Covid-19 prompted new financial aid to Americans. Could it continue?

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Millions of Americans have received some form of financial support from the government to help them get through the Covid-19 pandemic.

The coronavirus has prompted the federal government to send three sets of stimulus checks, increase federal unemployment benefits and extend the duration and eligibility of those benefits, provide forgivable loans to small businesses and implement new tax credits for families.

It started with the CARES Act that Congress approved in March 2020, and continued with follow-up legislation in December and American Rescue Plan Act that was put through in March.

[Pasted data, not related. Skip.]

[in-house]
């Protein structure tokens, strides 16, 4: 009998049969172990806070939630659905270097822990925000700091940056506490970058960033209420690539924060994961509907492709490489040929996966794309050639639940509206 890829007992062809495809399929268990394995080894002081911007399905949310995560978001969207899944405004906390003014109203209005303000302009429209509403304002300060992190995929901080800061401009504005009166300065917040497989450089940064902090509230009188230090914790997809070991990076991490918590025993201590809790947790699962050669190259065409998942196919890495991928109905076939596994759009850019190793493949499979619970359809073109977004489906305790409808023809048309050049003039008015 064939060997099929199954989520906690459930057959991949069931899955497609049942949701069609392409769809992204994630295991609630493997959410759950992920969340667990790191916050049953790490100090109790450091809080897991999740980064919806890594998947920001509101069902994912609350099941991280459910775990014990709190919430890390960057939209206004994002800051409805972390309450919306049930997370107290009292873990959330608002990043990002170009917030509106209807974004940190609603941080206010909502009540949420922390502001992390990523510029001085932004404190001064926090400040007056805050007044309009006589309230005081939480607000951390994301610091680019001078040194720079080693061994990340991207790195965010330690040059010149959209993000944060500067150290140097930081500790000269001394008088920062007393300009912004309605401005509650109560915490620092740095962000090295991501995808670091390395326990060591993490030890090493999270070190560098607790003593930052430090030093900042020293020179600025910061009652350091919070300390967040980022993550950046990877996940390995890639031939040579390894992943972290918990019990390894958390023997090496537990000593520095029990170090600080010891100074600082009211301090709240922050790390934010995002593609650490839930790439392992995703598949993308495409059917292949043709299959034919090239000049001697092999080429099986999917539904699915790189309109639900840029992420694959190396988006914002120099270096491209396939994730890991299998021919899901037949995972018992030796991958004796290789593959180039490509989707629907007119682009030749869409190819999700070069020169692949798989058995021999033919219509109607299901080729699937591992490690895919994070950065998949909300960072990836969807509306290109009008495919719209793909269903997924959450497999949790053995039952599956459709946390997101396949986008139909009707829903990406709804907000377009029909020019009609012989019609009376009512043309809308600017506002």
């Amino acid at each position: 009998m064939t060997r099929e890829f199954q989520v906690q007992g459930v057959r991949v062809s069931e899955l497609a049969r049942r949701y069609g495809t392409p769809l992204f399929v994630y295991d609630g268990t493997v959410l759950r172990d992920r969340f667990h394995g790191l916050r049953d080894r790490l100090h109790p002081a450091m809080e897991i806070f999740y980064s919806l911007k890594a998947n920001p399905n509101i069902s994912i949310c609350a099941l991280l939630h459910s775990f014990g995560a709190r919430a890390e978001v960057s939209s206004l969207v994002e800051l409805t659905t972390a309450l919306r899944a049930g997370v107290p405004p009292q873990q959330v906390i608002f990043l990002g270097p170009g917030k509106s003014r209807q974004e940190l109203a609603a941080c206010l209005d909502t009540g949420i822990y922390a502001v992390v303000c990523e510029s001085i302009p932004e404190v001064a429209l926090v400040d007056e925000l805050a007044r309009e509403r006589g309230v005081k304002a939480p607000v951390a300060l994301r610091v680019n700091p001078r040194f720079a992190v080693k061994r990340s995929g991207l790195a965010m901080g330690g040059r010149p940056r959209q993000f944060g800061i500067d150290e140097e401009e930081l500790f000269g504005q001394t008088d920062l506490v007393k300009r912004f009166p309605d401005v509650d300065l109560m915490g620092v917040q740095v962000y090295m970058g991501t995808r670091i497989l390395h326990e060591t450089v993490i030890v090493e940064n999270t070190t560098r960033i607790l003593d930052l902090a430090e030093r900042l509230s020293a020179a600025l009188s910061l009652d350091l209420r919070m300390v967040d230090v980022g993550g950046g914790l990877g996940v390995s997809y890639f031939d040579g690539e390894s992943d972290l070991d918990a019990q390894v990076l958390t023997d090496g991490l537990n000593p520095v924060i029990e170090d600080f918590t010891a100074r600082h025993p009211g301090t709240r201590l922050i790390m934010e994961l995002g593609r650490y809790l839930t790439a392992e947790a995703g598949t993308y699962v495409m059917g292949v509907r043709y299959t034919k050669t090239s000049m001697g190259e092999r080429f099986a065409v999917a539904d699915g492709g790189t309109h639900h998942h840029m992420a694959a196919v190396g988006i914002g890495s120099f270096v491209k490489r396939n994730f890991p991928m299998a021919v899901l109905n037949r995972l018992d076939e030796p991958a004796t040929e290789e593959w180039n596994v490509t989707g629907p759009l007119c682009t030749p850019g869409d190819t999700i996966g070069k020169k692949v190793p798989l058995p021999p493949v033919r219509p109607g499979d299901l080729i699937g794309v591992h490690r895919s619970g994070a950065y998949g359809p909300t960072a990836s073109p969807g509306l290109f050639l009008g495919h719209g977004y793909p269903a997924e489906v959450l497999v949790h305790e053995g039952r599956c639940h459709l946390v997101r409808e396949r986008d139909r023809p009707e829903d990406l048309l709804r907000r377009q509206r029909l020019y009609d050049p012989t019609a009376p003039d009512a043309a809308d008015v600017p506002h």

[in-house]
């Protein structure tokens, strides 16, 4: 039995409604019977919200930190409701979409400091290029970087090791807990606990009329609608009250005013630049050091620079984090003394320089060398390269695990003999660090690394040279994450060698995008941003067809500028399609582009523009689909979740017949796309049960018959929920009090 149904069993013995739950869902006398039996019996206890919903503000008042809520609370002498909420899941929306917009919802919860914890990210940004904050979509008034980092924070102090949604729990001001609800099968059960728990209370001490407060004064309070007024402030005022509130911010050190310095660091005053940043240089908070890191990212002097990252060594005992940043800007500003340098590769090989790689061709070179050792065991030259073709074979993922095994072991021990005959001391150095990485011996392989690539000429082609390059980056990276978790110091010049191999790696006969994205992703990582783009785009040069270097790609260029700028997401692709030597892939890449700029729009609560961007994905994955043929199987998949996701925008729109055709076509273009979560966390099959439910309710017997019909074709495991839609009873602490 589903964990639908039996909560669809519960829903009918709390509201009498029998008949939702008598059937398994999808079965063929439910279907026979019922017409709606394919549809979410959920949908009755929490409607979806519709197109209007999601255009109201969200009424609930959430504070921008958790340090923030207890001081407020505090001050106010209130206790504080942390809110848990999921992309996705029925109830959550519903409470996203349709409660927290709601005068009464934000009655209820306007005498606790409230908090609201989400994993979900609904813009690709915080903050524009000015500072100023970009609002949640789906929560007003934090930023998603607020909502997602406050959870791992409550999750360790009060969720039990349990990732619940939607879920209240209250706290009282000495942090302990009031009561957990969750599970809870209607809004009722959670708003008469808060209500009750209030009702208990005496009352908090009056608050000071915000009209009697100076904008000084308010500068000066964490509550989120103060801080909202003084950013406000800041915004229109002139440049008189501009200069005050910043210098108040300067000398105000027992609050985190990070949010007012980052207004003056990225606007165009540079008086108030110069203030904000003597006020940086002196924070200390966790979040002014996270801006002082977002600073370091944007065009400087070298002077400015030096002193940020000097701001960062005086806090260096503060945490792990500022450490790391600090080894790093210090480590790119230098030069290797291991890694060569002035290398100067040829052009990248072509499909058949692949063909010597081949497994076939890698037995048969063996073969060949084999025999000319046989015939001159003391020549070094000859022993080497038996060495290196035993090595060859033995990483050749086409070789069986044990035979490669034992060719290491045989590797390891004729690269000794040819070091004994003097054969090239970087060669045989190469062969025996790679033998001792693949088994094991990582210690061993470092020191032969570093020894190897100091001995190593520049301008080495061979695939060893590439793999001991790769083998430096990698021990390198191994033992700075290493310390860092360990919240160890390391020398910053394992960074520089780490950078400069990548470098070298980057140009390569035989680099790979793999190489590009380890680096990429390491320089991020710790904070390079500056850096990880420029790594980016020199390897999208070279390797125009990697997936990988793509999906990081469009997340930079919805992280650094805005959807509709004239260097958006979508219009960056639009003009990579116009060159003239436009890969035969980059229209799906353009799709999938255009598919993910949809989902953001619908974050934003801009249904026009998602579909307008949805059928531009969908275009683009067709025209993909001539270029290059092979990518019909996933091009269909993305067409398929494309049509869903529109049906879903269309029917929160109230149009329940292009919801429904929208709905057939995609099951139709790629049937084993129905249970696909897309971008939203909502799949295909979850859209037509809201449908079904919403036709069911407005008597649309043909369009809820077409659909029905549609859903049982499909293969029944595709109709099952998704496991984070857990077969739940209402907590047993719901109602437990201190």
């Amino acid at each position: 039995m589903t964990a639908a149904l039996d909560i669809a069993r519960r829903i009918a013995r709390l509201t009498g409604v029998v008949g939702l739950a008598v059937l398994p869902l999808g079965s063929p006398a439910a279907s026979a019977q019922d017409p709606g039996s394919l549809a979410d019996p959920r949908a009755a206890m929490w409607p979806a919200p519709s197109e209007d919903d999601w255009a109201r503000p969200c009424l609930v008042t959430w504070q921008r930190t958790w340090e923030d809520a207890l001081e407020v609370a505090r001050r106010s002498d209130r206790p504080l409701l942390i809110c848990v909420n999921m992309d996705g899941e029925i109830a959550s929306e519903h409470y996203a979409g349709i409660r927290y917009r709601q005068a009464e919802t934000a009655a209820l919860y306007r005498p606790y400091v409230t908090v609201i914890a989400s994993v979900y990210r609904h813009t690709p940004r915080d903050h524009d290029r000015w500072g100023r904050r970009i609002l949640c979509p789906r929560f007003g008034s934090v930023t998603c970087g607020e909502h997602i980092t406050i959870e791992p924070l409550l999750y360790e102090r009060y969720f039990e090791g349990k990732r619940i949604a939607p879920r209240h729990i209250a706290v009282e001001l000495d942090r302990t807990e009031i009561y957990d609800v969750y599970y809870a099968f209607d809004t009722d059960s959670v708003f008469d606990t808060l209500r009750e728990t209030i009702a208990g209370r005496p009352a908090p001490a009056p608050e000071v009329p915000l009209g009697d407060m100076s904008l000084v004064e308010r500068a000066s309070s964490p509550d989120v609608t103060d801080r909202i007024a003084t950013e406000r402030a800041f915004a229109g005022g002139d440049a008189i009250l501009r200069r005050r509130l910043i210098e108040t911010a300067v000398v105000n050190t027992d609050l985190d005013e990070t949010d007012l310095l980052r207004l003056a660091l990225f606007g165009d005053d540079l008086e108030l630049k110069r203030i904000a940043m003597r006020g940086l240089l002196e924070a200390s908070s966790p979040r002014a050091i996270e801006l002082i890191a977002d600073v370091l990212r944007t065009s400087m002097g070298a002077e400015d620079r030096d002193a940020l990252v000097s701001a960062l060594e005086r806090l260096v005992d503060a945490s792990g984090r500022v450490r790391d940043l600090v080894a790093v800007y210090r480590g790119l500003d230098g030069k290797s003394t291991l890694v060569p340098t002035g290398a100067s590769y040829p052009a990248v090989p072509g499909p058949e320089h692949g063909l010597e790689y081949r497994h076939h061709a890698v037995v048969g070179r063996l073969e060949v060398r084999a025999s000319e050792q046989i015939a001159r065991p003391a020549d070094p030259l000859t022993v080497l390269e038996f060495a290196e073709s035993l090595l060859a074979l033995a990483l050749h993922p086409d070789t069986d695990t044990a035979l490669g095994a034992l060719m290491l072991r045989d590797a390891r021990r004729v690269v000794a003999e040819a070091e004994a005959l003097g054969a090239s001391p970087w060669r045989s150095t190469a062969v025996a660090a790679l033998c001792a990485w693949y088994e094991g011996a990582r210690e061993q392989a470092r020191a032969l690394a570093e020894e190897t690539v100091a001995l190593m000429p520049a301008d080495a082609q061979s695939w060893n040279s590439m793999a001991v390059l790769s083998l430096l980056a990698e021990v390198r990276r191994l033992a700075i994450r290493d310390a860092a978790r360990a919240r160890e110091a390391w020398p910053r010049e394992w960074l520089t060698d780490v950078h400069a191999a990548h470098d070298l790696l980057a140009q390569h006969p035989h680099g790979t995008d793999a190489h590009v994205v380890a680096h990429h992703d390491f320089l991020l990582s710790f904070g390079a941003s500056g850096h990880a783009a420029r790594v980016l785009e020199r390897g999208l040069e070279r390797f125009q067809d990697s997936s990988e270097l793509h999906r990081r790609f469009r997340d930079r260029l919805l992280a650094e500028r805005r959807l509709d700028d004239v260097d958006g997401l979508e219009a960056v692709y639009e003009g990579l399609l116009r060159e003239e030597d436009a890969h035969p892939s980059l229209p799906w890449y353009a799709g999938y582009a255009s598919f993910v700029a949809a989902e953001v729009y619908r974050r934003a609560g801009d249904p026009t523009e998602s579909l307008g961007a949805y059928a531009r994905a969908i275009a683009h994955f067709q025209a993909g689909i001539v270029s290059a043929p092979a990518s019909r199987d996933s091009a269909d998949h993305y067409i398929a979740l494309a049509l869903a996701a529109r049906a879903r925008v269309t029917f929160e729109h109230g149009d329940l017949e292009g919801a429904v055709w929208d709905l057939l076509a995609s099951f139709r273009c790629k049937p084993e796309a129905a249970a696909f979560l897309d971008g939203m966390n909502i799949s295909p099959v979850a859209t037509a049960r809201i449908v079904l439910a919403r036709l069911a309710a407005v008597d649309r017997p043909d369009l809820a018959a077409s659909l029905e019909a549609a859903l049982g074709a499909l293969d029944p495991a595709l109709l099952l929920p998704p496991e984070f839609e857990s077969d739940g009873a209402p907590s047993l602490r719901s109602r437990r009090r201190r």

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One year into the crisis, the question now is how long some of those tools will stay, or how soon similar programs could kick in if another crisis were to occur.

“It’s not crazy to suggest taking some of the pieces of the CARES Act and recognizing that these might be useful to have on the books in the future,” said Richard Prisinzano, director of policy analysis at the Penn Wharton Budget Model at the University of Pennsylvania.

More financial help will depend on what lawmakers can agree on. But based on the past year, experts have some ideas about what would make sense for American families.

Expanded unemployment benefits

Continued PPP lending

More stimulus checks?

Child tax credit expansion

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